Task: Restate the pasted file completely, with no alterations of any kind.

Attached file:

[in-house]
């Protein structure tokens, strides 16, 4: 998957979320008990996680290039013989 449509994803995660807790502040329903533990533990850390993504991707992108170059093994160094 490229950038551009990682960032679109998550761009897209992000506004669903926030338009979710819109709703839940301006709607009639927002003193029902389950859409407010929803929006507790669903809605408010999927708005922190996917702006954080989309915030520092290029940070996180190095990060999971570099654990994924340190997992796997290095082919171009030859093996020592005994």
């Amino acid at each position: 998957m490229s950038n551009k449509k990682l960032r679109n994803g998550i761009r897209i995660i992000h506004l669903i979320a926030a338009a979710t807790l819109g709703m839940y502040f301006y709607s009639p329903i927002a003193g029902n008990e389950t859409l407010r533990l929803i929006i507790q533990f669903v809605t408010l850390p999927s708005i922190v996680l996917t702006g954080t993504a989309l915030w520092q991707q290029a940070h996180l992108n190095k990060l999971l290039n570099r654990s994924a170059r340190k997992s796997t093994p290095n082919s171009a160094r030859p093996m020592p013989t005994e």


[in-house]
């Protein structure tokens, strides 16, 4: 998957979320008990996680290039013989 449509994803995660807790502040329903533990533990850390993504991707992108170059093994160094 490229950038551009990682960032679109998550761009897209992000506004669903926030338009979710819109709703839940301006709607009639927002003193029902389950859409407010929803929006507790669903809605408010999927708005922190996917702006954080989309915030520092290029940070996180190095990060999971570099654990994924340190997992796997290095082919171009030859093996020592005994």
């Amino acid at each position: 998957m490229s950038n551009k449509k990682l960032r679109n994803g998550i761009r897209i995660i992000h506004l669903i979320a926030a338009a979710t807790l819109g709703m839940y502040f301006y709607s009639p329903i927002a003193g029902n008990e389950t859409l407010r533990l929803i929006i507790q533990f669903v809605t408010l850390p999927s708005i922190v996680l996917t702006g954080t993504a989309l915030w520092q991707q290029a940070h996180l992108n190095k990060l999971l290039n570099r654990s994924a170059r340190k997992s796997t093994p290095n082919s171009a160094r030859p093996m020592p013989t005994e």